Economists and industry stakeholders have lamented the food companies’ prevailing unfavourable operating climate and called for urgent need for the federal government to address the constraints and challenges facing the Fast Moving Consumer Goods (FMCGs) sector in the country.
Such steps they reasoned would boost the economy and bring about improvement in the ease of doing business in the country.
Speaking on the Business Morning programme of the Channels Television Network yesterday, the Chairman of Financial Derivatives Company Limited, Mr. Bismarck Rewane, in response to a question, listed some bottlenecks facing the under-performing companies in the above-mentioned sector, which have affected their financial performance.
To Rewane, these constraints include infrastructural constraints, low purchasing power and an unpredictable business environment. His response also corroborated the factors identified by the Group Managing Director/CEO of Flour Mills of Nigeria Plc, Mr. Paul Gbededo in a his state of the industry position recently in Lagos.
Gbededo, in the detailed interview, had also enumerated challenges facing flour millers and the need for government to encourage inclusive, sustainable and enforceable policies to encourage local investors. He also called for greater control on the quality of imported and home-grown wheat and better infrastructure, especially access routes at the factories and ports.
Rewane said, “Some of these constraints are self-inflicted. Take for example the Apapa gridlock, take for example the cost of funding, and low productivity. So we have all of these things. But more importantly is that in the National Income Identity Equation, you have government expenditure, but the most important component of this is investment. Total investment in Nigeria is about $65 billion; it is less than 17% of the total Gross Domestic Product (GDP).
“A combative regulatory environment; an extortionary regulatory environment and policy making environment is what kills investment. And investors are not interested in what you say because what you do is more important than what you say. What you are doing could be combative or disruptive while what you are saying is creative.
“Talking about flour, price of wheat has gone up by almost 30% in the last year or 18 months. But the price of wheat now in Nigeria has gone up by almost 10%. The result is that, and the exchange rate has moved, okay now positively and they have the availability of foreign exchange; good news. But the reality is that Flour Mills of Nigeria has shown a 10% drop in revenue, and a 15% drop in PBT (Profit Before Tax). Honeywell has 2%, 3% dropped in revenue and 83% drop in profit. Everybody is suffering this.
“The problem is that there is low purchasing power. You know we haven’t done the minimum wage review for the past 8 or 9 years. There is low purchasing power; there is drop in productivity and there is high-interest rate environment. So people are confronted with all of these things and therefore you need to do something dramatic”, Rewane advised.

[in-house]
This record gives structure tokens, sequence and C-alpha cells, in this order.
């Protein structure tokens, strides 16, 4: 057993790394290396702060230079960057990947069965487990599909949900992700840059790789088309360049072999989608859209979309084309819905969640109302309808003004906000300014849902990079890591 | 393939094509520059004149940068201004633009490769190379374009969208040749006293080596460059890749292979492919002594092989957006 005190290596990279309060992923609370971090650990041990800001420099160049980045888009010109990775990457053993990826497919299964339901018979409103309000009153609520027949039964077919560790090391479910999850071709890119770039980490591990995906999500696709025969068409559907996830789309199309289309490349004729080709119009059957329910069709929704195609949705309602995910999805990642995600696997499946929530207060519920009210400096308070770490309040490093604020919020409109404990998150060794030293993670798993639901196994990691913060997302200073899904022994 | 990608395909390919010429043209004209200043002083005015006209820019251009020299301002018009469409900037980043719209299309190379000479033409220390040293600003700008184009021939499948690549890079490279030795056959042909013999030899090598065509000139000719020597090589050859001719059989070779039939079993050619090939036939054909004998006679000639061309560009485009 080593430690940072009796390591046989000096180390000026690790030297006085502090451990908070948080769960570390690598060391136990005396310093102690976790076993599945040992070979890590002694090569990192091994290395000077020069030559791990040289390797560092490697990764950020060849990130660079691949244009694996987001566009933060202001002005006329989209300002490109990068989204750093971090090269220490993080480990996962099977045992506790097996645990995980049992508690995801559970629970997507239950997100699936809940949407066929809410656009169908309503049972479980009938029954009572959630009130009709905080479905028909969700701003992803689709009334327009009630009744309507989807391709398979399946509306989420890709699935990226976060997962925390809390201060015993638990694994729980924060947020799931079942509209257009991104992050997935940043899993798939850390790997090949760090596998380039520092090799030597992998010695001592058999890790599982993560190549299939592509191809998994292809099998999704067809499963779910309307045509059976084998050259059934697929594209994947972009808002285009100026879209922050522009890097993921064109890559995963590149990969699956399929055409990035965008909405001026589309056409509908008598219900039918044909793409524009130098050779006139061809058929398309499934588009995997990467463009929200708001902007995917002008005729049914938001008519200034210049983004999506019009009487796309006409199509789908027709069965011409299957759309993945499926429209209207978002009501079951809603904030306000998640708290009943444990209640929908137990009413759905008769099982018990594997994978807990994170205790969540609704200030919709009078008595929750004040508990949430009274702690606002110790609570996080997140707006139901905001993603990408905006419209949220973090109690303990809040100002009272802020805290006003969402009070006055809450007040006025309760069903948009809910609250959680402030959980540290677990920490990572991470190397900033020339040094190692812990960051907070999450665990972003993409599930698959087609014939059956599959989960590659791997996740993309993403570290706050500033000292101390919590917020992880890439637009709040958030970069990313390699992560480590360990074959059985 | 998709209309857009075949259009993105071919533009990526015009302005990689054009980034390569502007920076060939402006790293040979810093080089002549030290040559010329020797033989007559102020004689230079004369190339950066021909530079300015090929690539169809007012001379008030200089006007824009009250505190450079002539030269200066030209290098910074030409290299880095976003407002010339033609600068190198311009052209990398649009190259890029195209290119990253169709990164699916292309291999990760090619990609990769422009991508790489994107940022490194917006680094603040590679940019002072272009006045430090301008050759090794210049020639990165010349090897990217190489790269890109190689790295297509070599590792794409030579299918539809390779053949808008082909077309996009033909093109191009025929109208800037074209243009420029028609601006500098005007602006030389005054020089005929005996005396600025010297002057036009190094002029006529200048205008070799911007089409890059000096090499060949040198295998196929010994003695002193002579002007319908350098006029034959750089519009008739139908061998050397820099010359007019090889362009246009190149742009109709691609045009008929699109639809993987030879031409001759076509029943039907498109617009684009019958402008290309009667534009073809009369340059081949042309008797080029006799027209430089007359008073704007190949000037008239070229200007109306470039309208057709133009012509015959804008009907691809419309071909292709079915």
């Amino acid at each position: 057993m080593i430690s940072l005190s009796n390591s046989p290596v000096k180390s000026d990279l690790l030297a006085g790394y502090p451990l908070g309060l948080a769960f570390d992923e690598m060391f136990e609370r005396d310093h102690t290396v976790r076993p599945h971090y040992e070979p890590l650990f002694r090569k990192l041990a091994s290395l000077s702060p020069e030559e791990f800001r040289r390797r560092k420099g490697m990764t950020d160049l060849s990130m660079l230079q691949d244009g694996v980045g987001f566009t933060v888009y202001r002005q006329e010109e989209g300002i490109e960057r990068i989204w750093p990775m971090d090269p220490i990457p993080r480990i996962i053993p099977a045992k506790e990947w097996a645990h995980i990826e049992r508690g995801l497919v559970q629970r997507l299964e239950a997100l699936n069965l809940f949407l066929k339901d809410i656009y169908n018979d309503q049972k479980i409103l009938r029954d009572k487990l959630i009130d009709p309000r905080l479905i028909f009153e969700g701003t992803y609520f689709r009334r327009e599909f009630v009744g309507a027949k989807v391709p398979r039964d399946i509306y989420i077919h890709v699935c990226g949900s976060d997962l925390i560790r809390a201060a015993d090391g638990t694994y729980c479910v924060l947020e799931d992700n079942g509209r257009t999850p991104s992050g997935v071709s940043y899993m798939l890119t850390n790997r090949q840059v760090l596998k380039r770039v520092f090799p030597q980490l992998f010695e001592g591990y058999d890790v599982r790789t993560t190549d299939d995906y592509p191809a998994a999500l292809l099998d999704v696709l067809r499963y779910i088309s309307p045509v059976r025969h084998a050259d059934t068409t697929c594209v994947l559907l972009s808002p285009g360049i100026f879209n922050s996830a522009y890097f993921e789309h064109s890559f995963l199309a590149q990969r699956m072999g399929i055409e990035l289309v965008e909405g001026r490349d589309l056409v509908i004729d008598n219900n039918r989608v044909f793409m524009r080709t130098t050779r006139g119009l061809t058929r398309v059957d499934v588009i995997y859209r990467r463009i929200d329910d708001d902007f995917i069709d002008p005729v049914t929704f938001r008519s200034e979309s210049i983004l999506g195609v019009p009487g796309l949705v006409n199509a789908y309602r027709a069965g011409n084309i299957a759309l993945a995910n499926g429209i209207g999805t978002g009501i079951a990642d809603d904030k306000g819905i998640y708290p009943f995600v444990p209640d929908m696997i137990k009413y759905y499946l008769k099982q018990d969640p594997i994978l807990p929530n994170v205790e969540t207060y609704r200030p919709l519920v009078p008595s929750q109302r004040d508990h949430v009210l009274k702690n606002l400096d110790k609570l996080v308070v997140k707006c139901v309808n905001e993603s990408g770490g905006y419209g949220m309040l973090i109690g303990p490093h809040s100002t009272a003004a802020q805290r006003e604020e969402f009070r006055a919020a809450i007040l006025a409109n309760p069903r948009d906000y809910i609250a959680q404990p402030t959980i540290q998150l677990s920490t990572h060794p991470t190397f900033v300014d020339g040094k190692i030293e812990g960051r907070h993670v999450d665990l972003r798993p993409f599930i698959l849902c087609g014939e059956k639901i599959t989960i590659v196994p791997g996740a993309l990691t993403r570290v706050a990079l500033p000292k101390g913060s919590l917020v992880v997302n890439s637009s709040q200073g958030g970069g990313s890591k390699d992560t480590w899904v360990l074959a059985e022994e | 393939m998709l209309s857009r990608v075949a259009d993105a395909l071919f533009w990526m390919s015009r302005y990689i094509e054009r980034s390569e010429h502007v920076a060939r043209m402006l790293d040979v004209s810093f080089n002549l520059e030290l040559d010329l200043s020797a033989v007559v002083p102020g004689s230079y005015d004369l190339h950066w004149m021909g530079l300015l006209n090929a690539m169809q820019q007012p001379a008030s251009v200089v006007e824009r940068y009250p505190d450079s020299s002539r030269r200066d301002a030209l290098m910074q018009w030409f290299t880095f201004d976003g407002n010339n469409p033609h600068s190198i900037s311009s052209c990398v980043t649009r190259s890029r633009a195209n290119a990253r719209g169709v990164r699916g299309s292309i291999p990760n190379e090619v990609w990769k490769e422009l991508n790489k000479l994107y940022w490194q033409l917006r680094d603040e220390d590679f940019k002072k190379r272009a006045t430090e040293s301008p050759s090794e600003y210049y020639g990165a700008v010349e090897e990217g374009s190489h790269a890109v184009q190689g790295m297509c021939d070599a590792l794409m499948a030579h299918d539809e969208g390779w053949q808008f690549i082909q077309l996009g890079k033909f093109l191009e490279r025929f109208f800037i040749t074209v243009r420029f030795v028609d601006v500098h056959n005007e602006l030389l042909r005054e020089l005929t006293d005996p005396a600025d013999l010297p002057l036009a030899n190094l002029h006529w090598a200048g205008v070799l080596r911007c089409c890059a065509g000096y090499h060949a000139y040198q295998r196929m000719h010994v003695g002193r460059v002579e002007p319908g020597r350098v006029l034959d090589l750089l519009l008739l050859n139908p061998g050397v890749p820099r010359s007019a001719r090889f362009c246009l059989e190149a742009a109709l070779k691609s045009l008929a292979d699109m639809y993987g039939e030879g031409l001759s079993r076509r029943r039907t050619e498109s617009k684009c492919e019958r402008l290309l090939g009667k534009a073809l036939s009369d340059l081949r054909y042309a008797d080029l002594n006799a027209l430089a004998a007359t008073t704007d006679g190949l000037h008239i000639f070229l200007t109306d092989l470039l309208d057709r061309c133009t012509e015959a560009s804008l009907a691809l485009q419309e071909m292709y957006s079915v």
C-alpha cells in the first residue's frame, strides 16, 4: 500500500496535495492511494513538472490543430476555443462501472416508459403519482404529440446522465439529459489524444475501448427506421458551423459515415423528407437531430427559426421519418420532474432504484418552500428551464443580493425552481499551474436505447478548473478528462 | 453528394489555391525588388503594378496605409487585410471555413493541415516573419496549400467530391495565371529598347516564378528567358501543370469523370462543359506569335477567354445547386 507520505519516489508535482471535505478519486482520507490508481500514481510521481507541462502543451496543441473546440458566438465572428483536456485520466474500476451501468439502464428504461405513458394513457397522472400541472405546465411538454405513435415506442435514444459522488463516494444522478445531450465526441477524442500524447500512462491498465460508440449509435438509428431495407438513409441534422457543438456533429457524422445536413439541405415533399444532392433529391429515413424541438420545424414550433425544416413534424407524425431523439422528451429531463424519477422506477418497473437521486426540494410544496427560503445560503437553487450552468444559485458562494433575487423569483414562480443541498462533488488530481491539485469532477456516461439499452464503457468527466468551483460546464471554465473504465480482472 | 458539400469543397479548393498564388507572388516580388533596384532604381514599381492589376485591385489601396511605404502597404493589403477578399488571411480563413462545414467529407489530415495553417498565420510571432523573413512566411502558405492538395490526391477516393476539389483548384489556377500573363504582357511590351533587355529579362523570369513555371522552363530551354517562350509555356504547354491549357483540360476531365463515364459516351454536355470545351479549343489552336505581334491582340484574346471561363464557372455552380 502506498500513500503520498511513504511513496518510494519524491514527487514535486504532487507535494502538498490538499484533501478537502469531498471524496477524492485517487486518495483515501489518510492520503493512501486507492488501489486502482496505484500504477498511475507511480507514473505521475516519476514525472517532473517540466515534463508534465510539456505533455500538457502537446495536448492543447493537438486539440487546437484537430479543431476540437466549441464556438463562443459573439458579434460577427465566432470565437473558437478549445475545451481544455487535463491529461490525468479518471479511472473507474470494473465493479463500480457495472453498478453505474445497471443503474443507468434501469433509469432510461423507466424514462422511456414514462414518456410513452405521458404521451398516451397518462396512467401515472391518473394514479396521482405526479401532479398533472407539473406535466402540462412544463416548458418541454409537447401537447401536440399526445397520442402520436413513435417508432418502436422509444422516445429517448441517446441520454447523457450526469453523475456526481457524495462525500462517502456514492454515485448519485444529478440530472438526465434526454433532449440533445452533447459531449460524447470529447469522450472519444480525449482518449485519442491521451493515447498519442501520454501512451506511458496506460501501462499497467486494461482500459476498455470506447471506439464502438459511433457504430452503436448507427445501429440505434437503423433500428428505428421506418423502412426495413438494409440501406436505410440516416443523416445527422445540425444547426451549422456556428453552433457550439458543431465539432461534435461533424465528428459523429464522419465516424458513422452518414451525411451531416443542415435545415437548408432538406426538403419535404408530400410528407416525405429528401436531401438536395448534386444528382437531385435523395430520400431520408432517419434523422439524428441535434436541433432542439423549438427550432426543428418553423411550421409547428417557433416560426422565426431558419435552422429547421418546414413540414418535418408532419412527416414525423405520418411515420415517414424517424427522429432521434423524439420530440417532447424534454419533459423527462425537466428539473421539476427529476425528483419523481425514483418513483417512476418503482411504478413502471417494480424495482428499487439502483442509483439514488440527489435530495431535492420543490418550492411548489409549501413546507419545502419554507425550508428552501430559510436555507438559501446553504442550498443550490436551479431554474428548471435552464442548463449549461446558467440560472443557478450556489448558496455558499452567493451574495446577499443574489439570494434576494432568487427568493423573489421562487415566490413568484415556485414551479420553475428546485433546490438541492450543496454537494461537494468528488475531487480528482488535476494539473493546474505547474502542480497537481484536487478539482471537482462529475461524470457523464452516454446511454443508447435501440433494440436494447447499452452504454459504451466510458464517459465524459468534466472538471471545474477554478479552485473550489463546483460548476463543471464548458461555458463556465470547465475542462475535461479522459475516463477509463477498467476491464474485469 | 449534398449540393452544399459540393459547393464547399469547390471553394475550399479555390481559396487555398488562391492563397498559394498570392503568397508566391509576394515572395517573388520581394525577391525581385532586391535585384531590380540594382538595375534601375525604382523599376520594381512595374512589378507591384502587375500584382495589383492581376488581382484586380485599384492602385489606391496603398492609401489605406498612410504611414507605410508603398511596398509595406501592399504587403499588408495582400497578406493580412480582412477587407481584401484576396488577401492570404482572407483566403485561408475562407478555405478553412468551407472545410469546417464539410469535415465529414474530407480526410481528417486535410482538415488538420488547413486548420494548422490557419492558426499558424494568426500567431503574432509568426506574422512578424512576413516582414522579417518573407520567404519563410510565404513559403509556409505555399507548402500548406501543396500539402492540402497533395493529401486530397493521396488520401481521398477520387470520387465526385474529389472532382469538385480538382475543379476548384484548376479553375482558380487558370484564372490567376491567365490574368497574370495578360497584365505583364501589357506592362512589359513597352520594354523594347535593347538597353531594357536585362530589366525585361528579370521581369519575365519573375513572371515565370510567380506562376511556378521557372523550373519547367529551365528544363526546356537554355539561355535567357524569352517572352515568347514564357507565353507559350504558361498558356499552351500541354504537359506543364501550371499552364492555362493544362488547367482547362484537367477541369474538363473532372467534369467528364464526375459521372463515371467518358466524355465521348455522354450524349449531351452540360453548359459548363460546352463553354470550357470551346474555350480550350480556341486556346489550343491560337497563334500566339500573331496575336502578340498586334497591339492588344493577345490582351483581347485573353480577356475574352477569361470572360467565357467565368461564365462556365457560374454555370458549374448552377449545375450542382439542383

The financial expert said, “The cost of the Apapa gridlock is about N2 billion a day while the cost of the subsidy is about N4 billion a day. If you add those two together, it’s N6 billion; in fact that is 50% of the budget of Nigeria. If you just deal with those constraints of the Apapa gridlock and the subsidy, deal with it.”
On how government can correct the anomalies involving the Apapa gridlock, Rewane said, “first of all you have to recognise the guys who have a stake in the grid. The Dangote Group, for example, has a refinery, so if 40% of the trucks going into Apapa are going for petroleum products, you have a pipeline. If you have a pipeline, then you stop that. Then more importantly is that you improve Calabar, Port Harcourt and all.
“So you have got to fix the roads which are some of the things that the government is doing or it intends to do. Then, you begin to see the effect but it takes time. You have got to send the right signal; you have got to encourage the people to invest in those areas,” he added.
“The cost of moving flour from one part of the country to another is significant. And bread is a very important staple for people, not only bread, we have pasta and all the other flour-related products like noodles and so on. There is so much involved in that and the behaviourial pattern of the younger generation, the millennial generation, they take noodles, they take pasta; they don’t take the regular things. So they are moving and shifting and we have got to be ahead of the game to ensure that we keep them happy”, Rewane added.
Gbedebo said, “The size and growth rate of Nigeria’s populations is a clear indication of the growth potentials of agro-processing and manufacturing sectors. Nigeria must continue to focus on growing its local content by encouraging, innovation, implementing backward integration policies and creating an enabling environment that will encourage and stimulate investments in the real sectors. We need to focus on increasing capacity, especially in areas or comparative advantage and continue to actively encourage, the development and purchase of ‘Made in Nigeria,’ products.”
“Other than the obvious danger to investments in the sector, and likely threat to jobs, and the loss of local capacity utilization; perhaps most worrisome is impact some these imported flour brands will have on consumers. For starters, local flour is fortified with vitamins A & C, unlike the imported flours that lack fortification. Government needs to encourage inclusive, sustainable and enforceable policies to encourage local investors. There must be conscious effort to address not just the issues of dilapidating infrastructures like road, rail, and power, but also to build capacity in the real sectors,” he added.